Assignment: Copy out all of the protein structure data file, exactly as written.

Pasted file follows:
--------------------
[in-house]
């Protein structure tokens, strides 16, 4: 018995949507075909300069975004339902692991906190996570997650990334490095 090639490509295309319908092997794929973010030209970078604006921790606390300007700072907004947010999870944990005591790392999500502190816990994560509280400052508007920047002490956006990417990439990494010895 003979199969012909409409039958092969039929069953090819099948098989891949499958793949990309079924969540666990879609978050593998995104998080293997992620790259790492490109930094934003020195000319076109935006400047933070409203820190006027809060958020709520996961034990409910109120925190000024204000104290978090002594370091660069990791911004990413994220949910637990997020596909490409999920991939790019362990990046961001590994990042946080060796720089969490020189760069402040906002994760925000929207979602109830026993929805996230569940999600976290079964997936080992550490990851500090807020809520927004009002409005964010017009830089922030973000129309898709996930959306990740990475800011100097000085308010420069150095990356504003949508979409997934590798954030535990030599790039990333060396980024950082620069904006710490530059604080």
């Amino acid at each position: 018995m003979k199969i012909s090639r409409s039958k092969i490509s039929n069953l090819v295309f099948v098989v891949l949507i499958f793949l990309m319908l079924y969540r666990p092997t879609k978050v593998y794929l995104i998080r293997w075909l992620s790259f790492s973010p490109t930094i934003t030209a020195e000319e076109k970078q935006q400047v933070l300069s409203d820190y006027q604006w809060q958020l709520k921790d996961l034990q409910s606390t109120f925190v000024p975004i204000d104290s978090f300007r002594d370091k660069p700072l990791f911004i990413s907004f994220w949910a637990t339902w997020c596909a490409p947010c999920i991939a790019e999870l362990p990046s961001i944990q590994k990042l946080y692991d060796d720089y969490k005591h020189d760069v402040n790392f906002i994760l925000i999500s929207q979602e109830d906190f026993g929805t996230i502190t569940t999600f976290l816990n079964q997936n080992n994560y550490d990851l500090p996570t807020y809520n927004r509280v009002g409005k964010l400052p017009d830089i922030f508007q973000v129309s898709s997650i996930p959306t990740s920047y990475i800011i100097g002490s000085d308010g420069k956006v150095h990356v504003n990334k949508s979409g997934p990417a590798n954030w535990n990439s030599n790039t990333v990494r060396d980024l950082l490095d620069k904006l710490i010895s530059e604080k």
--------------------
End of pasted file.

[in-house]
């Protein structure tokens, strides 16, 4: 018995949507075909300069975004339902692991906190996570997650990334490095 090639490509295309319908092997794929973010030209970078604006921790606390300007700072907004947010999870944990005591790392999500502190816990994560509280400052508007920047002490956006990417990439990494010895 003979199969012909409409039958092969039929069953090819099948098989891949499958793949990309079924969540666990879609978050593998995104998080293997992620790259790492490109930094934003020195000319076109935006400047933070409203820190006027809060958020709520996961034990409910109120925190000024204000104290978090002594370091660069990791911004990413994220949910637990997020596909490409999920991939790019362990990046961001590994990042946080060796720089969490020189760069402040906002994760925000929207979602109830026993929805996230569940999600976290079964997936080992550490990851500090807020809520927004009002409005964010017009830089922030973000129309898709996930959306990740990475800011100097000085308010420069150095990356504003949508979409997934590798954030535990030599790039990333060396980024950082620069904006710490530059604080």
């Amino acid at each position: 018995m003979k199969i012909s090639r409409s039958k092969i490509s039929n069953l090819v295309f099948v098989v891949l949507i499958f793949l990309m319908l079924y969540r666990p092997t879609k978050v593998y794929l995104i998080r293997w075909l992620s790259f790492s973010p490109t930094i934003t030209a020195e000319e076109k970078q935006q400047v933070l300069s409203d820190y006027q604006w809060q958020l709520k921790d996961l034990q409910s606390t109120f925190v000024p975004i204000d104290s978090f300007r002594d370091k660069p700072l990791f911004i990413s907004f994220w949910a637990t339902w997020c596909a490409p947010c999920i991939a790019e999870l362990p990046s961001i944990q590994k990042l946080y692991d060796d720089y969490k005591h020189d760069v402040n790392f906002i994760l925000i999500s929207q979602e109830d906190f026993g929805t996230i502190t569940t999600f976290l816990n079964q997936n080992n994560y550490d990851l500090p996570t807020y809520n927004r509280v009002g409005k964010l400052p017009d830089i922030f508007q973000v129309s898709s997650i996930p959306t990740s920047y990475i800011i100097g002490s000085d308010g420069k956006v150095h990356v504003n990334k949508s979409g997934p990417a590798n954030w535990n990439s030599n790039t990333v990494r060396d980024l950082l490095d620069k904006l710490i010895s530059e604080k």